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GeForce GTX 660 Ti vs Radeon HD 5850

Intro

The GeForce GTX 660 Ti uses a 28 nm design. nVidia has clocked the core speed at 915 MHz. The GDDR5 RAM runs at a frequency of 1500 MHz on this particular model. It features 1344 SPUs as well as 112 TAUs and 24 ROPs.

Compare all that to the Radeon HD 5850, which has clock speeds of 725 MHz on the GPU, and 1000 MHz on the 1024 MB of GDDR5 memory. It features 1440(288x5) SPUs as well as 72 TAUs and 32 Rasterization Operator Units.

(No game benchmarks for this combination yet.)

Power Usage and Theoretical Benchmarks

Power Consumption (Max TDP)

GeForce GTX 660 Ti 150 Watts
Radeon HD 5850 151 Watts
Difference: 1 Watts (1%)

Memory Bandwidth

In theory, the GeForce GTX 660 Ti should perform a small bit faster than the Radeon HD 5850 overall. (explain)

GeForce GTX 660 Ti 144000 MB/sec
Radeon HD 5850 128000 MB/sec
Difference: 16000 (13%)

Texel Rate

The GeForce GTX 660 Ti should be quite a bit (more or less 96%) better at AF than the Radeon HD 5850. (explain)

GeForce GTX 660 Ti 102480 Mtexels/sec
Radeon HD 5850 52200 Mtexels/sec
Difference: 50280 (96%)

Pixel Rate

If running with high levels of AA is important to you, then the Radeon HD 5850 is a better choice, not by a very large margin though. (explain)

Radeon HD 5850 23200 Mpixels/sec
GeForce GTX 660 Ti 21960 Mpixels/sec
Difference: 1240 (6%)

Please note that the above 'benchmarks' are all just theoretical - the results were calculated based on the card's specifications, and real-world performance may (and probably will) vary at least a bit.

Price Comparison

GeForce GTX 660 Ti

Amazon.com

Radeon HD 5850

Amazon.com

Please note that the price comparisons are based on search keywords - sometimes it might show cards with very similar names that are not exactly the same as the one chosen in the comparison. We do try to filter out the wrong results as best we can, though.

Specifications

Model GeForce GTX 660 Ti Radeon HD 5850
Manufacturer nVidia AMD
Year August 2012 September 30, 2009
Code Name GK104 Cypress PRO
Fab Process 28 nm 40 nm
Bus PCIe 3.0 x16 PCIe 2.1 x16
Memory 2048 MB 1024 MB
Core Speed 915 MHz 725 MHz
Shader Speed 915 MHz (N/A) MHz
Memory Speed 1500 MHz (6000 MHz effective) 1000 MHz (4000 MHz effective)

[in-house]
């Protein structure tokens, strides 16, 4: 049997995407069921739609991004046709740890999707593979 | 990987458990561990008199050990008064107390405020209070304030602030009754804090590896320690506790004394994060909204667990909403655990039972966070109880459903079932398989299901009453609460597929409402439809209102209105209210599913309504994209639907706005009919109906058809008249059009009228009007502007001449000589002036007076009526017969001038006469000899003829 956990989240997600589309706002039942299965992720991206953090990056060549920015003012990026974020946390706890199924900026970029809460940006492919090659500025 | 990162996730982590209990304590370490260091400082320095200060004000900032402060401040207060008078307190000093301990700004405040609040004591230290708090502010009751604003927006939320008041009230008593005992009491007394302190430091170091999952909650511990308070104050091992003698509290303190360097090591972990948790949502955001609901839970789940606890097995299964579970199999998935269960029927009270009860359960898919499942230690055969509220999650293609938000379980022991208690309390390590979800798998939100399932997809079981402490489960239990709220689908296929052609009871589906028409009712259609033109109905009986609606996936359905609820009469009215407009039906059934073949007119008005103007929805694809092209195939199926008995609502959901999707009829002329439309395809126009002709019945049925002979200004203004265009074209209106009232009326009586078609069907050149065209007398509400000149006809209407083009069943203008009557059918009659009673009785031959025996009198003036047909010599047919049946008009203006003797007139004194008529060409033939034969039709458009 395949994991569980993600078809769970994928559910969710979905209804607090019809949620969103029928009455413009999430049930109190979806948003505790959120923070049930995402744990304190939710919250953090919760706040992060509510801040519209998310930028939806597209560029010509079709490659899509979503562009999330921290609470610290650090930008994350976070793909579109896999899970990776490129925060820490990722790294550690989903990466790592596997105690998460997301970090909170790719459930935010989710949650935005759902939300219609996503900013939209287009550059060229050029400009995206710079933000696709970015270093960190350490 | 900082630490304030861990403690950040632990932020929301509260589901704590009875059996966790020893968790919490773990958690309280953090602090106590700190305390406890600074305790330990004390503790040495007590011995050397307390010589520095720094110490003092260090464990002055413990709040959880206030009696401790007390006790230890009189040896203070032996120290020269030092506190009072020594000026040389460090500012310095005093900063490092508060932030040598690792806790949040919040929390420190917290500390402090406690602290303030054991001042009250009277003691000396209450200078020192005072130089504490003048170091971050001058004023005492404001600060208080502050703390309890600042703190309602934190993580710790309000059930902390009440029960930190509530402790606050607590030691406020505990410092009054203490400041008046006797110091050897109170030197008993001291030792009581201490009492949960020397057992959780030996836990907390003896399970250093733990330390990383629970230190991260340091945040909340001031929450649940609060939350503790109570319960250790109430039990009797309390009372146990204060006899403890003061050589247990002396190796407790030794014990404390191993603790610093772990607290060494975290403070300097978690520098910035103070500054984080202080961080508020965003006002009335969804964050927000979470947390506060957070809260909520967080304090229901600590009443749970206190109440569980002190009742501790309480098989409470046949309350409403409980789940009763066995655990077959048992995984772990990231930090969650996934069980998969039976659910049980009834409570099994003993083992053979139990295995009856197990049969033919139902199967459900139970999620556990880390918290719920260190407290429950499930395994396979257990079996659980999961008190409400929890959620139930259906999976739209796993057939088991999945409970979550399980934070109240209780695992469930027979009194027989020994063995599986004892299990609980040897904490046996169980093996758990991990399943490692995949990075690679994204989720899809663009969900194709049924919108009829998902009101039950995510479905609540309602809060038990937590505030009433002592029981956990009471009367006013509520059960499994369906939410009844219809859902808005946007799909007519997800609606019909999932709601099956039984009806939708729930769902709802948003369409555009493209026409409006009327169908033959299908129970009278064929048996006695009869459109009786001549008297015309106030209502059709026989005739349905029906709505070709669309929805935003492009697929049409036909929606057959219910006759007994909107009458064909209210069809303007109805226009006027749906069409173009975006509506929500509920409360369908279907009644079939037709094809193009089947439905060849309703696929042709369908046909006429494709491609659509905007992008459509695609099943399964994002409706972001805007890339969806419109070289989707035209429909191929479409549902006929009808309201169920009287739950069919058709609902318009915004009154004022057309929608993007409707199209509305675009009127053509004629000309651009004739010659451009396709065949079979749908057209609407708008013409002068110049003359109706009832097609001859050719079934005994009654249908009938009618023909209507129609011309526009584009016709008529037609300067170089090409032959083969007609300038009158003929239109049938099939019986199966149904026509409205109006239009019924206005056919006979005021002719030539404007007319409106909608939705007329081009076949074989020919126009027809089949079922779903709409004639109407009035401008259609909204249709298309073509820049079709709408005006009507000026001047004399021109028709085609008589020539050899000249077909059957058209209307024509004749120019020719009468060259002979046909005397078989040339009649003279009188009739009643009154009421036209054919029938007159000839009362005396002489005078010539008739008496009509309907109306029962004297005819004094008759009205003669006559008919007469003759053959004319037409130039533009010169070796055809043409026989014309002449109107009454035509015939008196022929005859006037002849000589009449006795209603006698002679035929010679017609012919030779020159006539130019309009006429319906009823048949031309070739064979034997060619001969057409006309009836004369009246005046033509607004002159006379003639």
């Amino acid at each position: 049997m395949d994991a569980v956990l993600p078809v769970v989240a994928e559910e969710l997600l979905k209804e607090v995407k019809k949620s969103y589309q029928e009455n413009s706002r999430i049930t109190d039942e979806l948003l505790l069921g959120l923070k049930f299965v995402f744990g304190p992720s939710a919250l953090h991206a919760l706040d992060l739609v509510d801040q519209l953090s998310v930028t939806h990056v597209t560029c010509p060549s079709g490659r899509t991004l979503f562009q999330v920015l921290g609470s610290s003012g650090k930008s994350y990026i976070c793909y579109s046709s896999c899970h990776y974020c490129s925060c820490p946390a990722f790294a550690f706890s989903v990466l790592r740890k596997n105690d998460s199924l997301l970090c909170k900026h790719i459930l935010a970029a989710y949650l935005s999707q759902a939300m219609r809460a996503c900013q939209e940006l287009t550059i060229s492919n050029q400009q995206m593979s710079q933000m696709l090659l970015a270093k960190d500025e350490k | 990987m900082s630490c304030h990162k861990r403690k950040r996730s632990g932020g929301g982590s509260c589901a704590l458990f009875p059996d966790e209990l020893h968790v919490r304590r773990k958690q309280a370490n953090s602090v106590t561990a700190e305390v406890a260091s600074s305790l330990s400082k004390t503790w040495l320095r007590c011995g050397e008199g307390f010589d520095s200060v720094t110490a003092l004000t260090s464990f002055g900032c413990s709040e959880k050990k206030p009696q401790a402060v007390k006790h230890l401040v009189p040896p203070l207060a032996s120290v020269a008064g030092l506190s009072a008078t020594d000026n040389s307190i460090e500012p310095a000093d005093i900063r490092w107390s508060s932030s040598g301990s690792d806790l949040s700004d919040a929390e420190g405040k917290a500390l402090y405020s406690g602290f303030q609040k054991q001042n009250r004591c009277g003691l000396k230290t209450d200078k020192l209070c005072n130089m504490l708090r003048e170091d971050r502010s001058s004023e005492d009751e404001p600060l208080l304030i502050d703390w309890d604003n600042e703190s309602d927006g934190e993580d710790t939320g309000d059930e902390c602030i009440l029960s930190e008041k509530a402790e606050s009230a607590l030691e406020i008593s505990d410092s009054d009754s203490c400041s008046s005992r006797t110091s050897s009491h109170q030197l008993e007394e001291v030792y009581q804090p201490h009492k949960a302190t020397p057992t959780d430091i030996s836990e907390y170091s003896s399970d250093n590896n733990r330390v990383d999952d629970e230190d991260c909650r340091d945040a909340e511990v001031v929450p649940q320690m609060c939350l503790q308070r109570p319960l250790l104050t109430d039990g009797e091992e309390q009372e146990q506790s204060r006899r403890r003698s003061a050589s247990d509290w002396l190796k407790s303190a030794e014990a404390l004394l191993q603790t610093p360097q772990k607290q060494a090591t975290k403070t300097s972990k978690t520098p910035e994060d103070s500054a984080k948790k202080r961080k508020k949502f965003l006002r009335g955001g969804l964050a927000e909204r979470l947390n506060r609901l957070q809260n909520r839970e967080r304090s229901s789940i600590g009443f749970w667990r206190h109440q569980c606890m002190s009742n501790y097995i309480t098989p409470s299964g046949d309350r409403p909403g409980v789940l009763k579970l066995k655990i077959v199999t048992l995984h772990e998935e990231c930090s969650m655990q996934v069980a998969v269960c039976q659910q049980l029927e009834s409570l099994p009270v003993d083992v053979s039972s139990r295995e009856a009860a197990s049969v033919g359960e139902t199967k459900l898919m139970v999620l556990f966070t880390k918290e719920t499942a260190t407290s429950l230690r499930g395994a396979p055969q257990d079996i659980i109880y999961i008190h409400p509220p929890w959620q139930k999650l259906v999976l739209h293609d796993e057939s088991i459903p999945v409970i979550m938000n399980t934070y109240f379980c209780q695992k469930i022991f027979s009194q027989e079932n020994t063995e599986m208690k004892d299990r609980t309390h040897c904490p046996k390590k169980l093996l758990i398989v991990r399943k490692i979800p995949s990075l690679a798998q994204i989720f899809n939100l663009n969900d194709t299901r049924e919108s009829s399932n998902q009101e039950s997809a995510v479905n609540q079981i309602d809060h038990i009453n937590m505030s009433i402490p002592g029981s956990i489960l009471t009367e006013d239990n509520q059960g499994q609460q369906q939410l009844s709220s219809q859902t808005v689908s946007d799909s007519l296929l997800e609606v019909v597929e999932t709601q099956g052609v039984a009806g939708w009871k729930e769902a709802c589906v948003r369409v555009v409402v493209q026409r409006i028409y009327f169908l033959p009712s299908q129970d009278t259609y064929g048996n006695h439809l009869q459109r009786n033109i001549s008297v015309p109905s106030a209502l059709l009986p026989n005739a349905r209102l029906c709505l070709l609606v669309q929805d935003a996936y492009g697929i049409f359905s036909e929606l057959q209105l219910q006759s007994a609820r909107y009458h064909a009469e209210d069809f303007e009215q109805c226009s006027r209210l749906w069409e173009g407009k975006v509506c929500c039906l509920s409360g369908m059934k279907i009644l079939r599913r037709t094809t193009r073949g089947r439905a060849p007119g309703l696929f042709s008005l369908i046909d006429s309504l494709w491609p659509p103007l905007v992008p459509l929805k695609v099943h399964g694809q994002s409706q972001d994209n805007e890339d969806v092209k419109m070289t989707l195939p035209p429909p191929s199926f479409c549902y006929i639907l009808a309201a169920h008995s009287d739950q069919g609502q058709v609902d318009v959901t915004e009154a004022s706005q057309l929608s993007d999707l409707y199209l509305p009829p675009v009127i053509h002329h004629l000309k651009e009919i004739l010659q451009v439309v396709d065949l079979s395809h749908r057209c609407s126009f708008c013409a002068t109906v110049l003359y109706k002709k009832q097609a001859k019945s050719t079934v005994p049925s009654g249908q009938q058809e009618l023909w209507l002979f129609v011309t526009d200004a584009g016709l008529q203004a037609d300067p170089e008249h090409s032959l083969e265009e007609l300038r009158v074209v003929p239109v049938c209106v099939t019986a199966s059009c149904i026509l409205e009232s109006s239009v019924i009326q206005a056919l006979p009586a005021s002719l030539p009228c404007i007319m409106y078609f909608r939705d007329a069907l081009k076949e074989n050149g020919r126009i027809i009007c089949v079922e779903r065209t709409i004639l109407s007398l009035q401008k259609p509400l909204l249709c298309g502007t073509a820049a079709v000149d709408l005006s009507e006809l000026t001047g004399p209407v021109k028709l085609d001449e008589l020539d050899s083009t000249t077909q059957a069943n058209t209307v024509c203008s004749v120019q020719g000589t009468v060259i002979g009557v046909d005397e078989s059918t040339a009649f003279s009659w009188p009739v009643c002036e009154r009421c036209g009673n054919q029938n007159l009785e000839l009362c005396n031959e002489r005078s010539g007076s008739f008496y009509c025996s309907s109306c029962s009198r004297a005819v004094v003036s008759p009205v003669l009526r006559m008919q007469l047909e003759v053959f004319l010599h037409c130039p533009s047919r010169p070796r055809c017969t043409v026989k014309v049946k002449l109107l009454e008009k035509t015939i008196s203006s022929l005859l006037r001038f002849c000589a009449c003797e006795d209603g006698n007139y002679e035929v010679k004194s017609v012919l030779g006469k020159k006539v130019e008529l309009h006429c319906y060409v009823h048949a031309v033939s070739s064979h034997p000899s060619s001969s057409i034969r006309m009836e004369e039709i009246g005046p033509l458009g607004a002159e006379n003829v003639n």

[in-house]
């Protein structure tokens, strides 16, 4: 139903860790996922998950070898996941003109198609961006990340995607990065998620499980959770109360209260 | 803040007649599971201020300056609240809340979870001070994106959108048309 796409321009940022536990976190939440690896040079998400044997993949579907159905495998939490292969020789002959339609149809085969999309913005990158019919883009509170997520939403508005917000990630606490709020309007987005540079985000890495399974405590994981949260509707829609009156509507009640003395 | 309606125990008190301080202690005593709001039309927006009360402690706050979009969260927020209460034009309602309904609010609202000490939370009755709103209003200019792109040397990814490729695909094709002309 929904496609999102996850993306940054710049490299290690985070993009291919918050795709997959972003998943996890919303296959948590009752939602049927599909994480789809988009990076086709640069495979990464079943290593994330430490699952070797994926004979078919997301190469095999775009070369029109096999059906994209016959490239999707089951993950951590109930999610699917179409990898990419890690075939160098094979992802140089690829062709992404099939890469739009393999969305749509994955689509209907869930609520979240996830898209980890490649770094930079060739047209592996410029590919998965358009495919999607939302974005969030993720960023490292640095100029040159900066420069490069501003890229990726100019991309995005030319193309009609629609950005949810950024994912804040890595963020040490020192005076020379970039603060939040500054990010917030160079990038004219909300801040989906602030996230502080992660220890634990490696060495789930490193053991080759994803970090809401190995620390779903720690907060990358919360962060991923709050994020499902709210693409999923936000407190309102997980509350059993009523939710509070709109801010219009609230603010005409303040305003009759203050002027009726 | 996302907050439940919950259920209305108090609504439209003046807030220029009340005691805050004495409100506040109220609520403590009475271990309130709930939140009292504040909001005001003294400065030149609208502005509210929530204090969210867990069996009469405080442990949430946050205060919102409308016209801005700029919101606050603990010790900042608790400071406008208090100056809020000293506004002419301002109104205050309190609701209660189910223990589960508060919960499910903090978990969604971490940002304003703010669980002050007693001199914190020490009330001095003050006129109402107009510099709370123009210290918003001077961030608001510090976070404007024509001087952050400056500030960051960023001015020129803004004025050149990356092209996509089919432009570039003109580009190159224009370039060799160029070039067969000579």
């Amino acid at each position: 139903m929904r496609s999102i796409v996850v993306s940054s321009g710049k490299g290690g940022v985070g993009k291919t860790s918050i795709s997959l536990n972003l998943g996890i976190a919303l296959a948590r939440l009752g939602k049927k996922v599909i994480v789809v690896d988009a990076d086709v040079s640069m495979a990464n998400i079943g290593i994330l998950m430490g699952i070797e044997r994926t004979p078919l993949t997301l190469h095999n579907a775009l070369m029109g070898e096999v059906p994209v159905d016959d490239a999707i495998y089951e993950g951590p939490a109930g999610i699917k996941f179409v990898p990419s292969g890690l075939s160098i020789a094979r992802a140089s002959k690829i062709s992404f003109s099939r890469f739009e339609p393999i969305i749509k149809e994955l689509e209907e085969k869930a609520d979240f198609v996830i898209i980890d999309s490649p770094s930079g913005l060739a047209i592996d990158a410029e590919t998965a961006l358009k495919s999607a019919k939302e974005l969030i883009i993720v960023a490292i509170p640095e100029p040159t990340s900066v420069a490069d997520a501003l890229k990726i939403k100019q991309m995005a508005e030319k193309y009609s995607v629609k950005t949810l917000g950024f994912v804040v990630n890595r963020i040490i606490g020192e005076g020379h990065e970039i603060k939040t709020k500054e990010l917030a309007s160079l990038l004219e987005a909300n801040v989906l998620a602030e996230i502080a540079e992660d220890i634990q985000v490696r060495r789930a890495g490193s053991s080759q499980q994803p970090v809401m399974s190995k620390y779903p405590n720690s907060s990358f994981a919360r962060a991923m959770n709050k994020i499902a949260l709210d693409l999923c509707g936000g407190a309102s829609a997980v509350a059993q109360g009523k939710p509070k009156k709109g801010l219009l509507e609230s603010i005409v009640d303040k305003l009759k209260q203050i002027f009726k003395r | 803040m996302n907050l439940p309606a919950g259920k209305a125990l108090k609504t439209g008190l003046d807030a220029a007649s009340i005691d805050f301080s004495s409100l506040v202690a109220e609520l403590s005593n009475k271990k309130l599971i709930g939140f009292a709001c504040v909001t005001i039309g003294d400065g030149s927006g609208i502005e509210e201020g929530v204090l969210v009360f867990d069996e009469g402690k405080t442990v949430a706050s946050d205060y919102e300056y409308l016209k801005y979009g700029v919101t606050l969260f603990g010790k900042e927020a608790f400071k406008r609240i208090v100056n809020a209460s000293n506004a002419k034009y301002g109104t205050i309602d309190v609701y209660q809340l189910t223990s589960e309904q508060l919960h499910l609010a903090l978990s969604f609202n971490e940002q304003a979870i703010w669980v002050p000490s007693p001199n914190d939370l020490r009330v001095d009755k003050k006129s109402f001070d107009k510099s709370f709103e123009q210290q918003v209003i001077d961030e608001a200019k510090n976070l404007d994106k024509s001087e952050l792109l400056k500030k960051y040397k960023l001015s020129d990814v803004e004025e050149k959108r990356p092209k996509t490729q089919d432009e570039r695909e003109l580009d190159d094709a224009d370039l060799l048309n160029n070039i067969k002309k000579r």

Unified Shaders 1344 1440(288x5)
Texture Mapping Units 112 72
Render Output Units 24 32
Bus Type GDDR5 GDDR5
Bus Width 192-bit 256-bit
DirectX Version DirectX 11.0 DirectX 11
OpenGL Version OpenGL 4.3 OpenGL 3.2
Power (Max TDP) 150 watts 151 watts
Shader Model 5.0 5.0
Bandwidth 144000 MB/sec 128000 MB/sec
Texel Rate 102480 Mtexels/sec 52200 Mtexels/sec
Pixel Rate 21960 Mpixels/sec 23200 Mpixels/sec

Memory Bandwidth: Memory bandwidth is the maximum amount of information (in units of megabytes per second) that can be transported over the external memory interface within a second. It is worked out by multiplying the card's interface width by its memory speed. If the card has DDR type RAM, it must be multiplied by 2 once again. If DDR5, multiply by 4 instead. The better the memory bandwidth, the better the card will be in general. It especially helps with AA, High Dynamic Range and higher screen resolutions.

Texel Rate: Texel rate is the maximum texture map elements (texels) that can be processed in one second. This number is calculated by multiplying the total number of texture units of the card by the core speed of the chip. The better the texel rate, the better the graphics card will be at texture filtering (anisotropic filtering - AF). It is measured in millions of texels applied per second.

Pixel Rate: Pixel rate is the most pixels that the graphics chip can possibly record to the local memory in one second - measured in millions of pixels per second. The figure is worked out by multiplying the amount of colour ROPs by the the core clock speed. ROPs (Raster Operations Pipelines - also sometimes called Render Output Units) are responsible for drawing the pixels (image) on the screen. The actual pixel rate also depends on quite a few other factors, especially the memory bandwidth - the lower the bandwidth is, the lower the potential to reach the max fill rate.

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